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Panic on the Streets of London: Police, Crime and the July 2005 Terror Attacks

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Author Info

  • Draca, Mirko

    ()
    (London School of Economics)

  • Machin, Stephen

    ()
    (University College London)

  • Witt, Robert

    ()
    (University of Surrey)

Abstract

In this paper we study the causal impact of police on crime by looking at what happened to crime before and after the terror attacks that hit central London in July 2005. The attacks resulted in a large redeployment of police officers to central London boroughs as compared to outer London – in fact, police deployment in central London increased by over 30 percent in the six weeks following the July 7 bombings. During this time crime fell significantly in central relative to outer London. Study of the timing of the crime reductions and their magnitude, the types of crime which were more likely to be affected and a series of robustness tests looking at possible biases all make us confident that our research approach identifies a causal impact of police on crime. Implementing an instrumental variable approach shows an elasticity of crime with respect to police of approximately -0.3, so that a 10 percent increase in police activity reduces crime by around 3 percent.

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Bibliographic Info

Paper provided by Institute for the Study of Labor (IZA) in its series IZA Discussion Papers with number 3410.

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Length: 53 pages
Date of creation: Mar 2008
Date of revision:
Publication status: published in: American Economic Review, 2011, 101 (5), 2157-2181
Handle: RePEc:iza:izadps:dp3410

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Keywords: crime; terror attacks; police;

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References

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  1. Nicholas Bloom, 2007. "The Impact of Uncertainty Shocks," NBER Working Papers 13385, National Bureau of Economic Research, Inc.
  2. Brian Jacob & Lars Lefgren & Enrico Moretti, 2007. "The Dynamics of Criminal Behavior: Evidence from Weather Shocks," Journal of Human Resources, University of Wisconsin Press, vol. 42(3).
  3. Mirko Draca & Stephen Machin & Robert Witt, 2010. "Crime Displacement and Police Interventions: Evidence from London’s “Operation Theseus”," NBER Chapters, in: The Economics of Crime: Lessons for and from Latin America, pages 359-374 National Bureau of Economic Research, Inc.
  4. Justin McCrary, 2002. "Using Electoral Cycles in Police Hiring to Estimate the Effect of Police on Crime: Comment," American Economic Review, American Economic Association, American Economic Association, vol. 92(4), pages 1236-1243, September.
  5. Gary S. Becker, 1974. "Crime and Punishment: An Economic Approach," NBER Chapters, in: Essays in the Economics of Crime and Punishment, pages 1-54 National Bureau of Economic Research, Inc.
  6. Cameron, Samuel, 1988. "The Economics of Crime Deterrence: A Survey of Theory and Evidence," Kyklos, Wiley Blackwell, Wiley Blackwell, vol. 41(2), pages 301-23.
  7. Stephen Machin & Olivier Marie, 2011. "Crime And Police Resources: The Street Crime Initiative," Journal of the European Economic Association, European Economic Association, European Economic Association, vol. 9(4), pages 678-701, 08.
  8. Steven D. Levitt, 1995. "Using Electoral Cycles in Police Hiring to Estimate the Effect of Policeon Crime," NBER Working Papers 4991, National Bureau of Economic Research, Inc.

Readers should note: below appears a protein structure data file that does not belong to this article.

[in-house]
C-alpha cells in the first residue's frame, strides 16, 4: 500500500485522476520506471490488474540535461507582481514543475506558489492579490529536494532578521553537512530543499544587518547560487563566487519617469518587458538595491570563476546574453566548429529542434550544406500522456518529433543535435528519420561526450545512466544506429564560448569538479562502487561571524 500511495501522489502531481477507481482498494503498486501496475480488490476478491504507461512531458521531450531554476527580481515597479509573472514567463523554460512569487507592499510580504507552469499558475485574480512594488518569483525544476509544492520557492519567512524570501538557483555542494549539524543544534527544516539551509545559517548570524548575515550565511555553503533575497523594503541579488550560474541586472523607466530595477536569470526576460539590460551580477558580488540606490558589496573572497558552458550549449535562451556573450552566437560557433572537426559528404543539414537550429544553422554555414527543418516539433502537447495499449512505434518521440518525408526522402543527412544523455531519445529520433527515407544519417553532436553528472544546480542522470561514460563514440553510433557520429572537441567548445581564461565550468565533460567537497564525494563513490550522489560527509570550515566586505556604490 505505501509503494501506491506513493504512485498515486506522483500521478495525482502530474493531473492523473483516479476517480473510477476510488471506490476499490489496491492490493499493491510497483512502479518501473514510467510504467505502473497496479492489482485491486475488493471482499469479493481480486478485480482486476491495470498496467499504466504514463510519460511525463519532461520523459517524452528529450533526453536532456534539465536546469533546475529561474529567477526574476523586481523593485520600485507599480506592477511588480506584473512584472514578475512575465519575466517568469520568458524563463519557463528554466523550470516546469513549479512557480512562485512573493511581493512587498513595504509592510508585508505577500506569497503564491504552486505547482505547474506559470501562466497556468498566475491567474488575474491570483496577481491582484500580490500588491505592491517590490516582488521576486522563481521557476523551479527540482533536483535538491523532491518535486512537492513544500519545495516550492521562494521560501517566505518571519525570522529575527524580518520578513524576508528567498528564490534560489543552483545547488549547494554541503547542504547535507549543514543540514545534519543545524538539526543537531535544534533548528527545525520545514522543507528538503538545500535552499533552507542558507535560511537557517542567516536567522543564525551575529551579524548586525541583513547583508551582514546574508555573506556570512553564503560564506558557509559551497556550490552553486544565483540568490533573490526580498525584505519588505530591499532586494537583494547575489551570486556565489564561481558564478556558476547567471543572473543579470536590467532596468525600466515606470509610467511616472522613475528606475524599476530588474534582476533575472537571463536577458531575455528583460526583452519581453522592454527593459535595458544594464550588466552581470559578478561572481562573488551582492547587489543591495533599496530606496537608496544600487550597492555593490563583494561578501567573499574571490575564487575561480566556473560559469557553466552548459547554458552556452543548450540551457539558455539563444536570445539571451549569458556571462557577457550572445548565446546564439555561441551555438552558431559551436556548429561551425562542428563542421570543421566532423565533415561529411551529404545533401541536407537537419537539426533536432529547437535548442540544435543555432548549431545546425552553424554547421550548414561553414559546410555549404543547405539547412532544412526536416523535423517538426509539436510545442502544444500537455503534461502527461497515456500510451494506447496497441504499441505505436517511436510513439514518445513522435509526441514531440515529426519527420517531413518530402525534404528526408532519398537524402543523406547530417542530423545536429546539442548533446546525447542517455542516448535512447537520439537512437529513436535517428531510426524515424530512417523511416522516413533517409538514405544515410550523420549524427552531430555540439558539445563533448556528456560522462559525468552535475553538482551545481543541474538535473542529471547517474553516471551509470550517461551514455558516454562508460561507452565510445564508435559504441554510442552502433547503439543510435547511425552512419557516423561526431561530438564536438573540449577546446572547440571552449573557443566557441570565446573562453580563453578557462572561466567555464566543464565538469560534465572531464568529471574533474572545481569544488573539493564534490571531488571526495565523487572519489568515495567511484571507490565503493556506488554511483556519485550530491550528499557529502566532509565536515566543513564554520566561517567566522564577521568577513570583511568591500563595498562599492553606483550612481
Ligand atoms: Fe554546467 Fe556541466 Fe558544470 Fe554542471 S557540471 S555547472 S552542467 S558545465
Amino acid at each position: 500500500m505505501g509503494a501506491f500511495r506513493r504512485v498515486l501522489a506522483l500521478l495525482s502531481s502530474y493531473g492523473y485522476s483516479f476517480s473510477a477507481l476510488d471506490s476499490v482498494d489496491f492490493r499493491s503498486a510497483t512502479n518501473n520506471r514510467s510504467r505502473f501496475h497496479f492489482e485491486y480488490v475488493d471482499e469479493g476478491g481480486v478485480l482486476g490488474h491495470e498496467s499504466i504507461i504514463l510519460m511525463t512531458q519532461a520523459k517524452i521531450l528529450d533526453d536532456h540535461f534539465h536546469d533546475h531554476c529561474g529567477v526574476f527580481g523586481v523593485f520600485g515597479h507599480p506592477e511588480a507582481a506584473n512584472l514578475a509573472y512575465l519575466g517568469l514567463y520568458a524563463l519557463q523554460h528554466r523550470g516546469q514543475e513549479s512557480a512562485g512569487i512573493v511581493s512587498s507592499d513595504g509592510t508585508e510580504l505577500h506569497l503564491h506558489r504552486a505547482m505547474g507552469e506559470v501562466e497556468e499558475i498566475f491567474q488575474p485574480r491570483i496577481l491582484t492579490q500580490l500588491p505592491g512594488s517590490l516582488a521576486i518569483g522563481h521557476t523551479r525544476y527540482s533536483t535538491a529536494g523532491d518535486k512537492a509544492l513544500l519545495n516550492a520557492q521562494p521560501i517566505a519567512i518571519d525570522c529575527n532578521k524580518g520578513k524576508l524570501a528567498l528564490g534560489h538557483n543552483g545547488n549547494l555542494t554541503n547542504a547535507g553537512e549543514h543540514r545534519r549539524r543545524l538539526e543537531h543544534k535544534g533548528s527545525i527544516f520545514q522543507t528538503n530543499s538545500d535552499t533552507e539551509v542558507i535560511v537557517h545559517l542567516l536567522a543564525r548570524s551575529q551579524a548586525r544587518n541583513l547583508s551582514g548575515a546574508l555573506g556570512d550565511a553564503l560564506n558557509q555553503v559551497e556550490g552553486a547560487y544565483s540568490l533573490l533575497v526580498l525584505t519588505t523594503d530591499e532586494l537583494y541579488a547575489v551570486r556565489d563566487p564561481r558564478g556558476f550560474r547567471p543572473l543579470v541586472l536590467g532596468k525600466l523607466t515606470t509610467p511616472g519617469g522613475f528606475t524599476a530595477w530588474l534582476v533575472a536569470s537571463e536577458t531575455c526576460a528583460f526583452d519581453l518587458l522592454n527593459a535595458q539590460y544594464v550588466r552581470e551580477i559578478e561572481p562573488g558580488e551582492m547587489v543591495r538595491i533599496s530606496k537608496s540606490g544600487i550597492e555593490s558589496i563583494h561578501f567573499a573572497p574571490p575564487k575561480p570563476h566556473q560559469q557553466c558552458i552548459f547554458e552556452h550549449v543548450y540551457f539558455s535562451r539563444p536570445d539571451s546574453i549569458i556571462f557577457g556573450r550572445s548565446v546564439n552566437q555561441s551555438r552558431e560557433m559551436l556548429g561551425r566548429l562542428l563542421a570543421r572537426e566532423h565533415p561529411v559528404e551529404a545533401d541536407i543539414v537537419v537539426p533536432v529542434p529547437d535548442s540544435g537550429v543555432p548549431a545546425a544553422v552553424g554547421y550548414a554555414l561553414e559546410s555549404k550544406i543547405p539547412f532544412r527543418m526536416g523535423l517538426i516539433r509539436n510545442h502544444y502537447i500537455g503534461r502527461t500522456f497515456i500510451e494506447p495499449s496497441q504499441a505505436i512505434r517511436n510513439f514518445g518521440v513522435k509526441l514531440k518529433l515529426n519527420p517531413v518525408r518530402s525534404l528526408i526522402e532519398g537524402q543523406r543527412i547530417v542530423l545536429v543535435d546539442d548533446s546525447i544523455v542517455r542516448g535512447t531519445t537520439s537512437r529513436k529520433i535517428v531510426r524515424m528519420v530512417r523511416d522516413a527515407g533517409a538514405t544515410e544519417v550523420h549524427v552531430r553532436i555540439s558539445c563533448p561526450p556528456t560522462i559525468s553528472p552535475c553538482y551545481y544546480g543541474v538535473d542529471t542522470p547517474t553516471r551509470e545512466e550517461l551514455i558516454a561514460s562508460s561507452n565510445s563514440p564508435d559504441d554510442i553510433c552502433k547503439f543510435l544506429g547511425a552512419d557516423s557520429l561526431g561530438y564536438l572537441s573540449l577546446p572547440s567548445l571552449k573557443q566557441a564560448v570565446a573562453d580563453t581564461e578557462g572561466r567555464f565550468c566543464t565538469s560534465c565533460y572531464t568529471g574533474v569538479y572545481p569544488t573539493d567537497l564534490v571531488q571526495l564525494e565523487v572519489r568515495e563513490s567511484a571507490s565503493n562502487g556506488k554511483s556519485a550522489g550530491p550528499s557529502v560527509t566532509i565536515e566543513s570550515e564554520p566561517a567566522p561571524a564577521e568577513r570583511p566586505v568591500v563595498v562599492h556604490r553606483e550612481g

9. Freeman, Richard B., 1999. "The economics of crime," Handbook of Labor Economics, Elsevier, in: O. Ashenfelter & D. Card (ed.), Handbook of Labor Economics, edition 1, volume 3, chapter 52, pages 3529-3571 Elsevier.
  10. Patrick Lenain & Marcos Bonturi & Vincent Koen, 2002. "The Economic Consequences of Terrorism," OECD Economics Department Working Papers 334, OECD Publishing.
  11. Rafael Di Tella & Ernesto Schargrodsky, 2004. "Do Police Reduce Crime? Estimates Using the Allocation of Police Forces After a Terrorist Attack," American Economic Review, American Economic Association, American Economic Association, vol. 94(1), pages 115-133, March.
  12. Evans, William N. & Owens, Emily G., 2007. "COPS and crime," Journal of Public Economics, Elsevier, Elsevier, vol. 91(1-2), pages 181-201, February.
  13. Grogger, Jeffrey, 2002. "The Effects of Civil Gang Injunctions on Reported Violent Crime: Evidence from Los Angeles County," Journal of Law and Economics, University of Chicago Press, University of Chicago Press, vol. 45(1), pages 69-90, April.
  14. Alan B. Krueger & Jitka Maleckova, 2003. "Education, Poverty and Terrorism: Is There a Causal Connection?," Journal of Economic Perspectives, American Economic Association, American Economic Association, vol. 17(4), pages 119-144, Fall.
  15. Klick, Jonathan & Tabarrok, Alexander, 2005. "Using Terror Alert Levels to Estimate the Effect of Police on Crime," Journal of Law and Economics, University of Chicago Press, University of Chicago Press, vol. 48(1), pages 267-79, April.
  16. Marianne Bertrand & Esther Duflo & Sendhil Mullainathan, 2004. "How Much Should We Trust Differences-in-Differences Estimates?," The Quarterly Journal of Economics, MIT Press, MIT Press, vol. 119(1), pages 249-275, February.
  17. Gary S. Becker & Yona Rubinstein, 2011. "Fear and the Response to Terrorism: An Economic Analysis," CEP Discussion Papers dp1079, Centre for Economic Performance, LSE.
  18. Steven D. Levitt, 2002. "Using Electoral Cycles in Police Hiring to Estimate the Effects of Police on Crime: Reply," American Economic Review, American Economic Association, American Economic Association, vol. 92(4), pages 1244-1250, September.
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